Lt. Alexander Sharp, Jr., served as an aide to Assistant Secretary of the Navy, Theodore Roosevelt, and also commanded the U.S.S. VIXEN during the Spanish American War. He took part in the the Battle of Santiago.
Alexander Sharp, Jr., born in Missouri in 1855, was the son of a navy paymaster and the nephew of Civil War general and president, U.S. Grant.
Sharp entered the Naval Academy at Annapolis in June of 1870, being appointed from the District of Columbia. Sharp had joined the navy at a low point in its history, when the navy virtually went of our existence. Its ships were antiquated, promotion slow, and the majority of the ships’ crew were made up of men who were not citizens of the U.S.
On May 11, 1873, Sharp was promoted to midshipman, to ensign on July 18, 1876 and then to master on April 8, 1882. It was not until March 3, 1883 that he was finally advanced to rank of lieutenant, junior grade, having been in the navy for over 13 years. This was the rank he would still hold at the time of the Spanish American War. On October 29, 1884, Sharp married Miss Josephine “Josie” Hand in Yankton, South Dakota.
In the year prior to the Spanish American War, Sharp was assigned to the office of the assistant secretary of the navy, Theodore Roosevelt. Roosevelt described him in his autobiography as being a “first-class fellow.” Before Roosevelt left to join the 1st U.S. Volunteer Cavalry (the “Rough Riders”), he had Sharp appointed to the command of the U.S.S. VIXEN. Later, when Roosevelt’s Rough Riders approached the shore at the Daiquiri landing point aboard the Army transport YUCATAN, by chance, the VIXEN was present. Sharp provided the YUCATAN with a pilot that got the ship close into shore, unlike many of the other transports who had no pilots.
The U.S.S. VIXEN was a formerly the yacht JOSEPHINE which had been armed as a patrol boat. She was 182 feet long, displaced 806 tons and mounted four six-pounders and four one-pounders. During Spanish American War she operated on the Cuban blockade, carrying messages, ferrying prisoners, carrying communications between vessels and communicating with Cuban insurgents. She took part in the bombardments of Santiago between June 13 and June 17.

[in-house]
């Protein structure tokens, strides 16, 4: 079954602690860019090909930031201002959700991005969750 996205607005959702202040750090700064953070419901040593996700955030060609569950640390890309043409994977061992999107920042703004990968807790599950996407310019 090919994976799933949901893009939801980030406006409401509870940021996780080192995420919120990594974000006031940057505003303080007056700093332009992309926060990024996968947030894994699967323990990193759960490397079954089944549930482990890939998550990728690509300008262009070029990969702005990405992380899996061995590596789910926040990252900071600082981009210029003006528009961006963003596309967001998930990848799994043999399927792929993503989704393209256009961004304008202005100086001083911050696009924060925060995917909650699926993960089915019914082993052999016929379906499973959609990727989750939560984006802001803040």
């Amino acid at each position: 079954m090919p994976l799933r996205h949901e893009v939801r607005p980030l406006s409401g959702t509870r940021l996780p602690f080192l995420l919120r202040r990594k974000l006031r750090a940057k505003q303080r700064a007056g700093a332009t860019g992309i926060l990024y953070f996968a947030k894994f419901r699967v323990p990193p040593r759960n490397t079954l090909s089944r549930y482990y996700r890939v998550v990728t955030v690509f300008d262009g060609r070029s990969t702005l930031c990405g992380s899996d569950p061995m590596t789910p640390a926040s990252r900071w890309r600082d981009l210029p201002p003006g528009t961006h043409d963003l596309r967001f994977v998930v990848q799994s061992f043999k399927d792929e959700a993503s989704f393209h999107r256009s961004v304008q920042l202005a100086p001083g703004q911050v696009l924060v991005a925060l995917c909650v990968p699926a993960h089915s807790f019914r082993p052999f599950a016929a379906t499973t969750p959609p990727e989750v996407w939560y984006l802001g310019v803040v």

During the Battle of Santiago on July 3, 1898, the VIXEN was involved, but generally as an observer. She was not within range to use her own guns, but did get fired on by the Spanish vessels. She very briefly engaged the VIZCAYA before that vessel surrendered.
Very shortly after the war’s fighting ended and armistice was agreed to between the U.S. and Spain, Sharp was promoted to lieutenant in August of 1898. Following the war, Sharp, promoted to lieutenant commander, served aboard the venerable U.S.S. HARTFORD of Civil War fame. Later, he was called to testify at the investigation into the actions of Winfield Scott Schley at Santiago.
During the world cruise of the American battle fleet, later called the “Great White Fleet,” from 1907 to 1909, Sharp accompanied the fleet. After the fleet arrived in San Francisco, California, and was preparing to set out across the Pacific Ocean, Captain Sharp was ordered to command the battleship U.S.S. VIRGINIA, succeeding Capt. Seaton Schroeder. Sharp commanded the vessel for the remainder of the cruise. Schroeder commented “I could only find comfort and pleasure in the assurance of the ship being in able hands.” Sharp noted that he found the VIRGINIA to be “…in the way of organization and efficiency, to be about as near perfection as it is possible for ship to be.”
Capt. Sharp returned to the U.S. with the fleet in 1909. Unfortunately, he died on February 9, 1910. Josephine survived until 1932. Capr. Sharp and his wife were buried at Arlington National Cemetery.
Sharp’s son and namesake went on to serve as a vice admiral in the U.S. Navy.
Arlington National Cemetery Website (dates of birth/death, and data on Sharp’s son - oddly, he is identified in the cemetery as Alexander Sharp, and his son, born 1888 as Alexander Sharp, Jr. However, the Navy Registers – see below – clearly identify the Alexander Sharp who joined the navy in 1870 as “Alexander Sharp Jr.” and Sharp’s report of the Battle of Santiago is also signed as Alexander Sharp, Jr.)
“A Yankton Wedding,” Bismarck Weekly Tribune. October 31, 1884. 1.
“Fleet Changes Command,” Stevens Point Daily Journal. (Stevens Point, WI) May 14, 1908, 2.
“Promotion of Our Naval Heroes,” Oakland Tribune. (Oakland, CA), August 12, 1898, 1.
Register of the Commissioned and Warrant Officers of the Navy of the United States and of the Marine Corps. (Washington: Government Printing Office, 1898).
Register of the Commissioned and Warrant Officers of the Navy of the United States and of the Marine Corps. (Washington: Government Printing Office, 1902) 18.
Roosevelt, Theodore, An Autobiography. (New York: DaCapo Press, Inc.) 239.
Schroeder, Seaton, A Half Century of Naval Service. (New York: D. Appleton and Company, 1922) 335-336.
Mooney, James L., Ed., Dictionary of American Naval Fighting Ships.
Vol. VII (Washington DC: Naval Historical Center, 1981) 552.